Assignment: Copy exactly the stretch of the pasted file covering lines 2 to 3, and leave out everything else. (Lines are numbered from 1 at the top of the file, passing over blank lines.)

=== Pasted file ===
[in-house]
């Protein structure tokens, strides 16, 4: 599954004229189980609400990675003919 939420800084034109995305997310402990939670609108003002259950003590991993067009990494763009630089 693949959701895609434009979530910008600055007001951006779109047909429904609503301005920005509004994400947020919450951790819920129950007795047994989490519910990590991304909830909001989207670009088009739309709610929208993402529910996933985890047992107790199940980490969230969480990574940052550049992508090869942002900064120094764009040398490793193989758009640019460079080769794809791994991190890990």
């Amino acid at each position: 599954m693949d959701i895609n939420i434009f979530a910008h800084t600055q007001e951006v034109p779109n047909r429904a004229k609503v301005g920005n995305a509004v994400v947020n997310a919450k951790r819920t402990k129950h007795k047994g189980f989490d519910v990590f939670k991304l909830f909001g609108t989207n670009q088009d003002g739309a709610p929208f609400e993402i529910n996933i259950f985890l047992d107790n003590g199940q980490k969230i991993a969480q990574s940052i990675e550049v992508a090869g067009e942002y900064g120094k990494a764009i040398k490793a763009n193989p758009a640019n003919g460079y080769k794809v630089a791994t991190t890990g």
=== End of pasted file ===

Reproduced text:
């Protein structure tokens, strides 16, 4: 599954004229189980609400990675003919 939420800084034109995305997310402990939670609108003002259950003590991993067009990494763009630089 693949959701895609434009979530910008600055007001951006779109047909429904609503301005920005509004994400947020919450951790819920129950007795047994989490519910990590991304909830909001989207670009088009739309709610929208993402529910996933985890047992107790199940980490969230969480990574940052550049992508090869942002900064120094764009040398490793193989758009640019460079080769794809791994991190890990």
């Amino acid at each position: 599954m693949d959701i895609n939420i434009f979530a910008h800084t600055q007001e951006v034109p779109n047909r429904a004229k609503v301005g920005n995305a509004v994400v947020n997310a919450k951790r819920t402990k129950h007795k047994g189980f989490d519910v990590f939670k991304l909830f909001g609108t989207n670009q088009d003002g739309a709610p929208f609400e993402i529910n996933i259950f985890l047992d107790n003590g199940q980490k969230i991993a969480q990574s940052i990675e550049v992508a090869g067009e942002y900064g120094k990494a764009i040398k490793a763009n193989p758009a640019n003919g460079y080769k794809v630089a791994t991190t890990g």